As we gear into the holidays in full force, we often think of family gatherings and dinners and gifts. So, it is not surprising that the North Pole is a big news item around this time of the year. Or is it? In fact, the image of Santa coming from the North Pole on his sleigh pulled by reindeer is being replaced by one of the Arctic with very little sea ice, and temperatures predicted to be above average by as much as 50°F by Christmas eve 2016.
The news is not what one would expect this time of the year
It is winter in the Arctic right now. Temperatures there average -30°F for most of this dark season, when sea ice starts to recover from summer melting, which usually reaches its extreme in September. Usually in March, sea ice has recovered enough to once again cover much of the Arctic Sea.
However, that is not what we have been seeing in the past two years. In March 2016, for the second time ever and second year in a row, sea ice extent hit a record low. Instead of expanding during the winter, sea ice was having a hard time recovering from a very low summer extent. And now that we had its second lowest summer extent in September 2016, sea ice will have a hard time recovering again.
Something fishy is happening in the Arctic
A recent study linked its abnormally high temperatures to human-caused climate change. Global warming is messing with it, and the result is not good. As my colleague explains well here, what happens in the Arctic affects the whole globe in more ways than one would think. And to make things worse, the World Meteorological Organization just released a statement, saying 2016 is on track to be the warmest year on record. The consequences can be many, and severe.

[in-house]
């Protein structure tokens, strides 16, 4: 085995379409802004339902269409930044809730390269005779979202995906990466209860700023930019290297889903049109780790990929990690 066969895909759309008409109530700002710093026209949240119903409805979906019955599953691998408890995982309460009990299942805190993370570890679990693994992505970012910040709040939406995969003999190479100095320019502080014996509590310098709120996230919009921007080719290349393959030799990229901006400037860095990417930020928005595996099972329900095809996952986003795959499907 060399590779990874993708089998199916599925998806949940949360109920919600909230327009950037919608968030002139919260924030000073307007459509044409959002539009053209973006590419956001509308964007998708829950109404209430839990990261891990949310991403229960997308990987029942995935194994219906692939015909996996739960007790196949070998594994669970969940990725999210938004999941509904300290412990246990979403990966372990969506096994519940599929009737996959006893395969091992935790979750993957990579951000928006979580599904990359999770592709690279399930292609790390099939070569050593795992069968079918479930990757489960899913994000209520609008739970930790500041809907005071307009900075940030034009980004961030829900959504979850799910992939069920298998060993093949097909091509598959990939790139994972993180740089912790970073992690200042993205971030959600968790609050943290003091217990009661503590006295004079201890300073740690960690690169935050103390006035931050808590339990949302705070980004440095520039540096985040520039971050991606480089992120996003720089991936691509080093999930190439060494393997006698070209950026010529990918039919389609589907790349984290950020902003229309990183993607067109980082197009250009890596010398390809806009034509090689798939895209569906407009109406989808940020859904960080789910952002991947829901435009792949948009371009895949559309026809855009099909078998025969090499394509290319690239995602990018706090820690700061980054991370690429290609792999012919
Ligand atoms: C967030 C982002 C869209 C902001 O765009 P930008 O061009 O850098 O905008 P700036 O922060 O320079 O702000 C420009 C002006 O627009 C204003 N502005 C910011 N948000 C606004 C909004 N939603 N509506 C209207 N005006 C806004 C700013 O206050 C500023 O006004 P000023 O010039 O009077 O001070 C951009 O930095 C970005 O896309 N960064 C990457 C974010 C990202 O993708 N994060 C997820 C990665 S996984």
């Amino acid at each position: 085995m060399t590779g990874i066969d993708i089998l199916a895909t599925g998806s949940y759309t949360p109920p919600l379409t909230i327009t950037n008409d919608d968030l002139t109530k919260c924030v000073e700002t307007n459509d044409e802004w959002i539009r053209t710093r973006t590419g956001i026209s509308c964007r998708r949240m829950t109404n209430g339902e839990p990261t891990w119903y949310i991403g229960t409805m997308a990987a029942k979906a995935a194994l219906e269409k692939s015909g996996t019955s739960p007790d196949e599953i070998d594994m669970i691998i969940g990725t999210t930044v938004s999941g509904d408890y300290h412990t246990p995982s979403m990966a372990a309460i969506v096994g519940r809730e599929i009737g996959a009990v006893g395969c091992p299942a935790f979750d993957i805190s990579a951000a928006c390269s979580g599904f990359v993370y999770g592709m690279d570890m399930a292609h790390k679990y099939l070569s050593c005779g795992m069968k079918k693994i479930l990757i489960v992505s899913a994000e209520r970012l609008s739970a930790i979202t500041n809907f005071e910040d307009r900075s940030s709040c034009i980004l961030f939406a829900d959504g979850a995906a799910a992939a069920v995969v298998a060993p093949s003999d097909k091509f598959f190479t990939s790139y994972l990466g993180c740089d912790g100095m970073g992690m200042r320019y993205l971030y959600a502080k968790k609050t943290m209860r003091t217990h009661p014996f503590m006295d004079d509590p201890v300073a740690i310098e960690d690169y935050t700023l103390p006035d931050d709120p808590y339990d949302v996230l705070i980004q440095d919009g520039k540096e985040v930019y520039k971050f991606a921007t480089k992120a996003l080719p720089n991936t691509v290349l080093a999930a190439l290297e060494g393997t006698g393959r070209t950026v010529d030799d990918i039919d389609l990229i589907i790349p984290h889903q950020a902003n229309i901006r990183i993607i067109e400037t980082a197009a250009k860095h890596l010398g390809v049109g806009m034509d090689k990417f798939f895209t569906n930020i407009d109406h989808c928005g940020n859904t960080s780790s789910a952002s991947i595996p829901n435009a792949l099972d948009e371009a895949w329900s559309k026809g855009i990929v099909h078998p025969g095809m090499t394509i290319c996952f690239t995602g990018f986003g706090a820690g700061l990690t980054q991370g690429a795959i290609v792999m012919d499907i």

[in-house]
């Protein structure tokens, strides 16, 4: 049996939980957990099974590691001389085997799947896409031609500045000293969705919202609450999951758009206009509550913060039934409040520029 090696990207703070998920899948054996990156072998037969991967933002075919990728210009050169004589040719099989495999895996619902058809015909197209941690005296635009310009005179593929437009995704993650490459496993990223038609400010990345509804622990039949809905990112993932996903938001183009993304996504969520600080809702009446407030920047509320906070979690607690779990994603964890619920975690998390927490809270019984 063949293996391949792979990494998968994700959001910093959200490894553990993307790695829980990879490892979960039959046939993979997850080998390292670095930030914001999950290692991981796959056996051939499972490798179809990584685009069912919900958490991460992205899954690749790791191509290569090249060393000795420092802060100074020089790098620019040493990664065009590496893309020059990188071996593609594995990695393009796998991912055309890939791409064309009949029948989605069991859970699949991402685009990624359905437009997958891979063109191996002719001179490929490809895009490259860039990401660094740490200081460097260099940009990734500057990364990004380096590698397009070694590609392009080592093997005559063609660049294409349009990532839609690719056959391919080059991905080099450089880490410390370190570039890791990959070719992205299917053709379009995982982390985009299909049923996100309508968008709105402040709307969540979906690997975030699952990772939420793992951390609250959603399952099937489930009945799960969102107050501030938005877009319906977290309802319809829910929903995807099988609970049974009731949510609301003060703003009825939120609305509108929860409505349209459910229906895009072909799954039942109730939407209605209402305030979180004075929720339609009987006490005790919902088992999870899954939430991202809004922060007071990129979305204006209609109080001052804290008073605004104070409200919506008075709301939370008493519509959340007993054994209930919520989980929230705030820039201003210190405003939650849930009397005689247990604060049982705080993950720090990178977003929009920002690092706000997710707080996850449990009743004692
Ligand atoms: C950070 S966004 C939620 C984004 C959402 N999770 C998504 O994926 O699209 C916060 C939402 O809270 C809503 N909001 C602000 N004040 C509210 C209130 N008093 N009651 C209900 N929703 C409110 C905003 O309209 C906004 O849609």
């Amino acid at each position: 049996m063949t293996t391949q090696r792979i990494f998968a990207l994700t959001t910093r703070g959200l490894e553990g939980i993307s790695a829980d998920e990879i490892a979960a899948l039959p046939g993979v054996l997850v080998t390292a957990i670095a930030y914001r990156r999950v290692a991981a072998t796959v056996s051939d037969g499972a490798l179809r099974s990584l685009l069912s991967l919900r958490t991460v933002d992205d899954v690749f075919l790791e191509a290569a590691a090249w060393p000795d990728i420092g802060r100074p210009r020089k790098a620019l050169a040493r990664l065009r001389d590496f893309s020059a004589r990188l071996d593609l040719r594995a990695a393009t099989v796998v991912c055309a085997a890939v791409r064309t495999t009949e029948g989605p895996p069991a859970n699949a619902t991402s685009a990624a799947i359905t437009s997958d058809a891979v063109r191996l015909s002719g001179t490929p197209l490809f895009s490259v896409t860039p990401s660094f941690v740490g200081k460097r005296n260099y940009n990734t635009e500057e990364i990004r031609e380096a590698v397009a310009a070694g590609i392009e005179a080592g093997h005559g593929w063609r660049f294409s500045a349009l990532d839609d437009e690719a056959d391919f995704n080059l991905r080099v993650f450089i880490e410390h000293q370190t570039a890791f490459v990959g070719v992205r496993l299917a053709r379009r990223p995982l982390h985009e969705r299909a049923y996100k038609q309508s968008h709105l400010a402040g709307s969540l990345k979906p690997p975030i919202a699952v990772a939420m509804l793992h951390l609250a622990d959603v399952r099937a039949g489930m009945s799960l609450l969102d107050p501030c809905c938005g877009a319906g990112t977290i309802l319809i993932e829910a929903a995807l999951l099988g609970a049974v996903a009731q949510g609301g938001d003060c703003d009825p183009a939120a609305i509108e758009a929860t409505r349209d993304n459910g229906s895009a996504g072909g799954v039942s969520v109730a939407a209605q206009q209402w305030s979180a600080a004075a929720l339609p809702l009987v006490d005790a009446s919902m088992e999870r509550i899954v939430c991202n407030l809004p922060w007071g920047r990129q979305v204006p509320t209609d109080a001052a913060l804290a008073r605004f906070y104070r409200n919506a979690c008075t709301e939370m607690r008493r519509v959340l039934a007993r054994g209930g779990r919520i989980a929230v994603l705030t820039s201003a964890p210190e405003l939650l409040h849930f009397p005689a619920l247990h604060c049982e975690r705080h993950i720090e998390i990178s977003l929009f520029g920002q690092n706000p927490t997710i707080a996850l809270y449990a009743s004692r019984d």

The cascading effects of a warmer Arctic go beyond the ice
As another colleague well stated here, a warming of the Arctic can have not only very significant biological and environmental consequences, but also cultural and historical ones. It is not just the sea ice that is disappearing. Whole cultures stand to lose critical information that has been passed on for generations, but with the loss of the regular cycles of sea ice, traditions are amiss.
Things are not looking too good for Santa either: not only there may not be enough ice for his sleigh to go on, his reindeer may not be big and strong enough to pull it anymore. Dire times indeed. It is therefore imperative that nations around the globe keep their emissions reductions targets pledged at the Paris agreement, so that this pattern of warming can be slowed and hopefully reversed. Santa – along with real-life Arctic communities, and indeed, the rest of the world – thank you in advance.